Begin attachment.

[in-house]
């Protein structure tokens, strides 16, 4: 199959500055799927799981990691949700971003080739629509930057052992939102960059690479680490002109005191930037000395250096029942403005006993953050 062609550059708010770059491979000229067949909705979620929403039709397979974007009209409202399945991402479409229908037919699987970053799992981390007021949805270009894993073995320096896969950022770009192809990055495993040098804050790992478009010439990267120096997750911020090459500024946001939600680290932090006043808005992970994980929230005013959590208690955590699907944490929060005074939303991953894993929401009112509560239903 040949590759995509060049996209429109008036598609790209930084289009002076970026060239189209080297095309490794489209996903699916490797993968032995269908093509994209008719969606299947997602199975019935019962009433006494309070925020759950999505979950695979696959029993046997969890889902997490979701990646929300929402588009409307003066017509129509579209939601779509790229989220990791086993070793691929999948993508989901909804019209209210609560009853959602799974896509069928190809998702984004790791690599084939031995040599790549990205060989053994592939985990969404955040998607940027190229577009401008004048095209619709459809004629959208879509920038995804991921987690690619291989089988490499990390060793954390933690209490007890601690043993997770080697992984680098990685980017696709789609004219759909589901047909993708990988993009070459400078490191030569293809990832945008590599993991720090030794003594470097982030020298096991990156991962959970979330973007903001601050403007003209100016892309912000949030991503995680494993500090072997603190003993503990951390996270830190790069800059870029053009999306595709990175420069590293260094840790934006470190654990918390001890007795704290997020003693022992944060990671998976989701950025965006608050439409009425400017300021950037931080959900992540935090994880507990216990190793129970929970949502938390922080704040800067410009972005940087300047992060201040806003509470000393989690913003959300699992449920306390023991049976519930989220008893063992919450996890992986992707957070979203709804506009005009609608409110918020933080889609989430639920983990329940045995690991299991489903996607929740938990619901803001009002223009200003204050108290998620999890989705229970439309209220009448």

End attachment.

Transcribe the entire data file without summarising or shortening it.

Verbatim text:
[in-house]
């Protein structure tokens, strides 16, 4: 199959500055799927799981990691949700971003080739629509930057052992939102960059690479680490002109005191930037000395250096029942403005006993953050 062609550059708010770059491979000229067949909705979620929403039709397979974007009209409202399945991402479409229908037919699987970053799992981390007021949805270009894993073995320096896969950022770009192809990055495993040098804050790992478009010439990267120096997750911020090459500024946001939600680290932090006043808005992970994980929230005013959590208690955590699907944490929060005074939303991953894993929401009112509560239903 040949590759995509060049996209429109008036598609790209930084289009002076970026060239189209080297095309490794489209996903699916490797993968032995269908093509994209008719969606299947997602199975019935019962009433006494309070925020759950999505979950695979696959029993046997969890889902997490979701990646929300929402588009409307003066017509129509579209939601779509790229989220990791086993070793691929999948993508989901909804019209209210609560009853959602799974896509069928190809998702984004790791690599084939031995040599790549990205060989053994592939985990969404955040998607940027190229577009401008004048095209619709459809004629959208879509920038995804991921987690690619291989089988490499990390060793954390933690209490007890601690043993997770080697992984680098990685980017696709789609004219759909589901047909993708990988993009070459400078490191030569293809990832945008590599993991720090030794003594470097982030020298096991990156991962959970979330973007903001601050403007003209100016892309912000949030991503995680494993500090072997603190003993503990951390996270830190790069800059870029053009999306595709990175420069590293260094840790934006470190654990918390001890007795704290997020003693022992944060990671998976989701950025965006608050439409009425400017300021950037931080959900992540935090994880507990216990190793129970929970949502938390922080704040800067410009972005940087300047992060201040806003509470000393989690913003959300699992449920306390023991049976519930989220008893063992919450996890992986992707957070979203709804506009005009609608409110918020933080889609989430639920983990329940045995690991299991489903996607929740938990619901803001009002223009200003204050108290998620999890989705229970439309209220009448």